Saturday 26th April 2003
Rosegreen incinerator plans scrapped
by Anne O’Grady
- A sustained campaign, lasting almost twelve months, to prevent a meat and bonemeal incinerator being located at Rosegreen outside Cashel came to an abrupt end late last week when the promoters, National By-Products Ltd., announced that they were discontinuing their plans.
The incinerator, permission for which had been granted by South Tipperary County Council had met with vehement opposition and had led to one of the world's most successful horse trainers, Mr. Aidan O'Brien of Ballydoyle, threatening to leave the country if the plant was located on the proposed Rosegreen site.
The anti-incinerator campaign had also received the backing of renowned international horse trainer, Mr John Magnier of Coolmore Stud as well as a host of medical personnel and thousands of people from throughout South Tipperary.
Over 23,000 people had backed the anti-incinerator group and it had been estimated that costs of the legal battle would run into multi-million euro.
However, the campaign came to an abrupt end on Friday last when Ronan Industries, the animal rendering company, stated that it had decided to discontinue its plans to build a meat and bonemeal incinerator at its premises at Rosegreen, Cashel, and was withdrawing its planning and IPC (Integrated pollution control) applications.
A statement from the Ronan family said that they were concerned about the serious divisions which had arisen in the local community, where five generations of the Ronan family had lived and worked. For this reason they had now decided reluctantly to discontinue the project.
"Ronans are a local family, which has been engaged in business in Rosegreen for generations, and they do not wish to see a continuation of divisions within the local community and between neighbours. They particularly regret that the Ronan family was directly targeted by the opponents of the project", a spokesman for the family said.
Notwithstanding the decision to withdraw its applications, Ronan Industries reiterated that the Rosegreen project had been based on sound environmental principles, and that it would not have had any adverse effect on the local area or the people living there.
South Tipperary Anti-Incinerator Campaign (STAIC) Chairman, Mr. Seamus Hayes expressed "absolute delight" with the decision not to proceed with the project.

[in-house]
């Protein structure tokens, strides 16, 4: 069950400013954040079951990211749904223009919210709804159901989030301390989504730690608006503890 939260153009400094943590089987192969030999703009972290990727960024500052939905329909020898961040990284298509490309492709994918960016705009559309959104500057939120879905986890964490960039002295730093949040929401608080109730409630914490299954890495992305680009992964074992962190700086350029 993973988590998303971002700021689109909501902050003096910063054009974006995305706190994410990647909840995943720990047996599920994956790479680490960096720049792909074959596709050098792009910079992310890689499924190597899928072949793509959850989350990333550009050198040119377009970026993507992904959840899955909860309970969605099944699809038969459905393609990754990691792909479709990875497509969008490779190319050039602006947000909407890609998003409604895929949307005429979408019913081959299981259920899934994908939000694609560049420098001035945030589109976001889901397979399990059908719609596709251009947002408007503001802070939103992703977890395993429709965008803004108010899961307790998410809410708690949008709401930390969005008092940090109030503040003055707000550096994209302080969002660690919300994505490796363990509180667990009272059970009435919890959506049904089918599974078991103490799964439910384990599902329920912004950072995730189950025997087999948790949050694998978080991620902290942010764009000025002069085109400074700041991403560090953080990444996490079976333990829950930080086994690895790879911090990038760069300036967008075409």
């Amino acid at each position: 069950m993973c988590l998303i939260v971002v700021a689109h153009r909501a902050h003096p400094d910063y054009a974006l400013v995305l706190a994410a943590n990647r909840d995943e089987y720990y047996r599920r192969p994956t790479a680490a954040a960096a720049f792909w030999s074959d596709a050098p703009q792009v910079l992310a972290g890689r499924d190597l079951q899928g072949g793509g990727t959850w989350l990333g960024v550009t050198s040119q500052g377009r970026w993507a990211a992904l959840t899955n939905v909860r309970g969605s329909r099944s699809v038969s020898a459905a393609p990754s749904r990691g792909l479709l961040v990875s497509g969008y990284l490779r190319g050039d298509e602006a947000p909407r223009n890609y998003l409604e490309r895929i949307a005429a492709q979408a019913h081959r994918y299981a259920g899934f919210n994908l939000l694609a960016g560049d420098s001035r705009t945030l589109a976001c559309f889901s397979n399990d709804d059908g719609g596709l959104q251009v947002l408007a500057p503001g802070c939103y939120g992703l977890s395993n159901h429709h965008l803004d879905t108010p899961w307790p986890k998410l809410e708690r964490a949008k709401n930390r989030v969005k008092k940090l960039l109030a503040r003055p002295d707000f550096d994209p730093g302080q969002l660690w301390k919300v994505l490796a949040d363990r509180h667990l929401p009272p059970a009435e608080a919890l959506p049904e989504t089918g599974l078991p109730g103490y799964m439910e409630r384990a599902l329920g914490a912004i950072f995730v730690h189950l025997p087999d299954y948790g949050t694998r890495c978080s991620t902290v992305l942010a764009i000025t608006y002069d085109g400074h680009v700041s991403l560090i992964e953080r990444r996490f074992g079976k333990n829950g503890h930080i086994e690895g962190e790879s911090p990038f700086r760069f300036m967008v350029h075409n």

He stated that there had been overwhelming support from the people of South Tipperary against the incinerator. STAIC, he said, could not have hoped for victory without the financial support of Mr. Aidan O’Brien and Mr. John Magnier but, he stated, "this is really a victory for the ordinary people".
A joint statement issued by Coolmore and Castlehyde Stud farms, which are owned by Mr. Magnier, and Ballydoyle Racing Stables, run by Mr. O'Brien said they were delighted to learn that National By-Products had taken this step.
Mr. O'Brien congratulated the Ronan family on the decision which would, he said, restore harmony in this "close-knit and vibrant community". He stated that they were sorry if the Ronan family felt personally targeted during a campaign which had been intense and at times heated.
The decision has been deemed the result of "people power" by Clonmel Sinn Fein Cumann. Speaking at a meeting of the Cumann at the weekend, South Tipperary spokesperson, Mr Muiris O Súilleabháin described the decision of Ronan Industries to withdraw their application as a result of people power.
Mr O Súilleabháin said Ronan Industries decision had been forced upon them by a concerted effort from the local people in South Tipperary and beyond. "It clearly demonstrates what is capable when a community works together to overcome such a problem", he said.
The spokesperson stated that STAIC deserved much credit for the work carried out since South Tipperary County Council had granted permission to build the incinerator on the 13th of May last year. "This incinerator would have been a direct threat to our local economy, our livestock, bloodstock, our crops and produce, and most importantly of all our health and that of our children. It is important now that the people of South Tipperary lend their support in whatever manner they can to other communities that are facing the same problems in their localities".
Mr O Súilleabháin said Sinn Féin was completely opposed to incineration as a form of waste management and would continue to fight on behalf of local communities who were having "these monstrosities foisted upon them".
The next big anti-incineration battle, which will be fought locally, he said, would be against the municipal waste incinerator called for in the South East Region Waste Strategy which had already been passed by South Tipperary County Council.